In the light of this fact, the next logical question to be decided falls to be: Of what evidential value is the confession purported to have been signed by both Fred and Harry. Having determined that the confession was the product of oppressive questioning, we now turn to look at section 76 of PACE. Firstly as with all confessions made to the police, if the prosecution wishes to rely on it, they must satisfy the rule of admissibility that is in section 76(2). In this case, the Judge should have proceeded to hear issues as to the admissibility of the confession in a separate proceeding known as the voir dire, or the trial within the trial and then deciding as to whether or not the evidence ought to be allowed in. Failing to do this, the judge clearly breached the procedural rules relating to the admission of evidence and this clearly presents a ground for challenging the conviction.
The next issue concerns the joint trial of Fred and Harry, where both defendants rely on different defences. What exactly do I mean? Well we need to examine what section 76(1) of PACE states. It states that a confession made by an accused is admissible against him. This shows that it is only admissible against its maker and not against any other person including a co-accused who may be named in the confession. In this case, the learned judge has not used his discretion to order separate trials, give a limiting warning to the jury or sought to edit the confession so that it does not implicate Harry Collingwood, whose defence is that he was not present at the time of the bombings, but was in china on vacation. Once again, such flagrant disregard for criminal procedure by Mr. Justice Jeffreys lends credible support to the conclusion that the criminal procedural system was so flawed as to render the convictions unsafe.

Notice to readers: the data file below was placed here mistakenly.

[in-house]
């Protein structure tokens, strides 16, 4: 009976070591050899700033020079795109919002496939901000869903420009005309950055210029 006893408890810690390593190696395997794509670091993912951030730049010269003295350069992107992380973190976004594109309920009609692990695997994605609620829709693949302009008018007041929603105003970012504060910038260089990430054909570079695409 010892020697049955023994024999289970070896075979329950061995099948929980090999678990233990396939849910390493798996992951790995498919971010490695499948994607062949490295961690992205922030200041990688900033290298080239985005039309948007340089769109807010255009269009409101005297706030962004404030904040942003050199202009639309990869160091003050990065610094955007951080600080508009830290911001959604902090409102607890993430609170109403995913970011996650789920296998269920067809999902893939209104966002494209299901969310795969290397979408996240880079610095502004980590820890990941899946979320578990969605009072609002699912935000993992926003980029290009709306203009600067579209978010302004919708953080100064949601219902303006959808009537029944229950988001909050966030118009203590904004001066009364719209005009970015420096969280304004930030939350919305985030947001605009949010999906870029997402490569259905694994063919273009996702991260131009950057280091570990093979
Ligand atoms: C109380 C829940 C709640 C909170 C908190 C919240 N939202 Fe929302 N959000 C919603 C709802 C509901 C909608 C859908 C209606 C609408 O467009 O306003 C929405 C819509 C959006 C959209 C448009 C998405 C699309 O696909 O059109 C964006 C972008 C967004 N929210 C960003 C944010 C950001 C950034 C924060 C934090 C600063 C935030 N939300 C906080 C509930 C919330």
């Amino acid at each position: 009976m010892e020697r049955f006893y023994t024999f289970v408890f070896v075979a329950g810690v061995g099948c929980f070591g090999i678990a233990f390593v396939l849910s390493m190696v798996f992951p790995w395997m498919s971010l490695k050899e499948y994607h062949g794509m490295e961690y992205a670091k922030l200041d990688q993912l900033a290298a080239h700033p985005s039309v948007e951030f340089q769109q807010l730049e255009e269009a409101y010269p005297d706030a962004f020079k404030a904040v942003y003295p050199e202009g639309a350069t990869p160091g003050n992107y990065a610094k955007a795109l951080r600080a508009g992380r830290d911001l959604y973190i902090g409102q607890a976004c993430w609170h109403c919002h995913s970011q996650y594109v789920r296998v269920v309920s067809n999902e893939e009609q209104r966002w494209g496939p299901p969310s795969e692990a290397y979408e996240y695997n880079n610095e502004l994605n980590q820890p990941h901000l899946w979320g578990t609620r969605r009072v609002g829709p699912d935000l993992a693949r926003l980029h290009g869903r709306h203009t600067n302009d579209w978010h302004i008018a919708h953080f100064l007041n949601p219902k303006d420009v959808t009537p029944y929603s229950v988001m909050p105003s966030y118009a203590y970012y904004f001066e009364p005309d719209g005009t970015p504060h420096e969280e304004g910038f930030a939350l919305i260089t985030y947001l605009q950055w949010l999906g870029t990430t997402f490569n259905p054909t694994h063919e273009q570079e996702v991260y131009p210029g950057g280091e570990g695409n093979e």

The final issue to be touched upon relates to the unusual nature of the Judge’s summing up to the Jury. As it has been noted in Blackstone’s Criminal Practice 2008, errors resulting the judge’s summing up are clearly capable of rendering a conviction unsafe. It is therefore necessary to carefully dissect the summing up in this case to see where the judge erred.
The first issue to be raised with the summing up is that of the burden of proof. While the Judge makes mention of the fact that the burden of proof is on the prosecution, he fails to mention the standard to which the burden must be proven. Secondly, the Judge’s statements that the Jury ought to disregard Ms Lopez’s testimony without any proper basis for its dismissal is clearly erroneous in the light of the fact that the law clearly states that the judge has a general duty to remind the jury of the evidence, and as part of that duty. He has got to remind them of the defence case – Ms. Lopez’s alibi of Mr. Collingwood forms part of the defence case for Mr. Collingwood and the judge ought not to have made light of the fact that love is blind and can lead people to do silly things which clearly forms a bias against Ms. Lopez’s testimony.